Kansas Bars Nightlife and Entertainment.
Kansas. The nearest many of us have come to Kansas is the classic 1939 MGM film The Wizard of Oz, starring Judy Garland as farm-girl Dorothy. In the film Kansas is portrayed as a pretty isolated, sparse, tornado ridden state, from which Dorothy longs to escape – over the rainbow. It would be unfair to say it hasn’t changed much in almost 70 years, but – well – Kansas is known as a rural exodus, one of the slowest growing states in the nation within which there has been a steady migration out of the country and into the cities. As for the tornados, you can’t move Tornado Alley. Last year a twister just about flattened Greensburg (109 miles west of Wichita) with lives lost as a result.
This Midwestern state, in the American Heartland, is named after the Kansas River which flows through it – in turn named after the Kansa tribe which inhabited the region. First settled by European Americans in the 1830s, it became a hotbed of violence during the political wars over slavery, finally entering the Union as a free state in 1861. In 1866 George Custer formed the 7th Cavalry at Fort Riley in Kansas in 1866 and, ten years later, at the Battle of Little Big Horn, every man and beast of the 7th were wiped out – with the exception of one horse called Comanche.
Kansas-highlighted in redSouthwest Kansas and Dodge City are famously known for the cattle drives of the late 19th Century with Dodge being built on the Santa Fe trail. Wyatt Earp, James Butler Wild Bill Hickok and William B Bat Masterton were three of the legendary lawmen who kept peace during these times in the wild frontier towns of Dodge, Abilene, Wichita and Ellsworth.
Immigration after the Civil War saw the state’s prairie turn into productive farmland and Kansas remains one of the most agriculturally fertile in America.
Bordered by Nebraksa, Missouri, Oklahoma and Colorado, Kansas is equidistant from the Pacific and Atlantic oceans with the geographic centre of the 48 mainland states near Lebanon in Smith County. Despite being able to claim being at the centre of everything, it’s not enough to attract a growing population. It is claimed that there are more than 6,000 ghost towns in Kansas – and plenty more with less than 1000 inhabitants.
So, it’s not really the great nightlife centre of the world either……or the greatest state in which to drink (and never has been since the legendary 6ft tall Carrie Nation wielded her hatchet on bars throughout the state in the early 20th Century as part of the temperance movement). Currently some 31 of Kansas’ 105 counties are dry – meaning the government forbids the sale of alcoholic beverages in some form – and only around 17 allow liquor sales by the drink with no food sales requirement. This includes Wichita, the state’s largest city. If you’re visiting, check the rules and regulations locally and remember, the legal drinking age in Kansas is 21.
Flag of KansasKansas has never been greatly into alcohol; in fact the state prohibited it altogether from 1881 to 1948 and continued to ban on-premises sales until 1987 (29 counties still do). Sunday sales of alcohol have only been permitted since 2005 and if you’re in Kansas on Memorial Day, Labor Day, Independence Day, Thanksgiving, Christmas or Easter, don’t even bother to try and buy anything alcoholic off-premise. As you might expect, therefore, Kansas doesn’t look too kindly on anyone being found intoxicated in public…so just watch yourself.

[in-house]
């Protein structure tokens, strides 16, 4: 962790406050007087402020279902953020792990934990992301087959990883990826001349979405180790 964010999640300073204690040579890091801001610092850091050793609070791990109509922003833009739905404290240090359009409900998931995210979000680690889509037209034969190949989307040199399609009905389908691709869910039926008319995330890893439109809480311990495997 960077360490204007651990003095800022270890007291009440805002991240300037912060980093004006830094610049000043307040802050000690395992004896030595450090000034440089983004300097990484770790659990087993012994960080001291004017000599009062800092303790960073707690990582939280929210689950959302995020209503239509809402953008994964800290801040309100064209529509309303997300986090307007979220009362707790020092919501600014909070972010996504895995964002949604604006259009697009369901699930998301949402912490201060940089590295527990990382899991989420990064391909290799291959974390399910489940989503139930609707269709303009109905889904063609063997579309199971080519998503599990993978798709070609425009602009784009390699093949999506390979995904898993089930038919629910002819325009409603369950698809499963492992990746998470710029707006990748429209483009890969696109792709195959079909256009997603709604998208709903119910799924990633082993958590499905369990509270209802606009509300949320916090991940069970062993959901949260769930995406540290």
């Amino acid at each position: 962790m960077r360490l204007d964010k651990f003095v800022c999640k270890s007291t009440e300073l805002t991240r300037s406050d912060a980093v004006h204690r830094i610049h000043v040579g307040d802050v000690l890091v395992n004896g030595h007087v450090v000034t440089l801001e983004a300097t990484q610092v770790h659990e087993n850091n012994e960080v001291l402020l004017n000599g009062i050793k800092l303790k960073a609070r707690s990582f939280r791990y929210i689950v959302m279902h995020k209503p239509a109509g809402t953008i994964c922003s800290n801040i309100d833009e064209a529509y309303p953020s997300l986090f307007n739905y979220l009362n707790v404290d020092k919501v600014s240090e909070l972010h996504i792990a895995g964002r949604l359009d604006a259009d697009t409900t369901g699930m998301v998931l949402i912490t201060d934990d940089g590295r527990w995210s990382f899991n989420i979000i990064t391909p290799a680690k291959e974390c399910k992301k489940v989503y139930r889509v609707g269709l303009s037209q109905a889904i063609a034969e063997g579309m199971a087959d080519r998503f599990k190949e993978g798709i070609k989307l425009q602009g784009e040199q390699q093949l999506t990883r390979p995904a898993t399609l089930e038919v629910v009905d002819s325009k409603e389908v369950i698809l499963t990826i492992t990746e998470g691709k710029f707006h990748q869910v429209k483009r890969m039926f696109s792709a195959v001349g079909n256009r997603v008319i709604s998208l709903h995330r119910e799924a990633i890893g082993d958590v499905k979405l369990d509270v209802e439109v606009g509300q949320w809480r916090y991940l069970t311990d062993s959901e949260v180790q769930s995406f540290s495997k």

One thing it is still relatively easy to do is smoke. The Kansas Legislature has twice rejected a statewide smoking ban, although it is banned in enclosed public places in some counties, so check locally. In Kansas City, for example, smoking is banned in all workplaces but there are numerous exceptions, including bars and restaurants.
Topeka is the capital of Kansas, although as already mentioned Wichita is the biggest city, followed by Overland Park and Kansas City. If you look up Kansas City nightlife, it seems pretty fab but – confusing though it is – the main part of Kansas City is actually in Missouri. KC, Kansas, is just a satellite town of KC, Missouri – and its here that you’ll find most of the nightlife action centred around the Westport area (please refer to Missouri page for further information).
Seal of KansasThe Old Town is Wichita’s main entertainment district with nightclubs, chilled bars, excellent restaurants and live music (try America’s Pub which has recently added a salsa lounge and Flashbacks). Across at Overland Park you’ll also find a good selection of restaurants and bars, including Old Chicago – acclaimed for its fabulous beer selection – and the OP1906 Bar & Grille.
Back to the capital Topeka, which – considering its relatively small size (122,000) – has a good range of nightlife from comedy and karaoke to live music and dancing. Sports bars are popular – try Jeremiah Bullfrogs Live on SW Wanamaker, or for country and dance ‘clubbing’, Electric Cowboy on SW Topeka Blvd is the place to go. The Boobie Trap Bar on W 6th is open til 2am from Monday to Sunday featuring local, regional and national live acts. A complete range of music is on offer at the Classic Bean on SW Fairlawn Rd. Live bands on Friday and Saturday nights include celtic, folk, rock, jazz and blues. On occasional Thursdays there’s poetry…and Big Band jazz the first Monday of each month. Wash down with gourmet sandwiches, soups, salads, coffees, and desserts. Finally, if it’s an Irish pub you’re looking for, head for Frank O’Dooley’s on Westport Drive.
For many out of towners, Topeka is ‘over the rainbow’.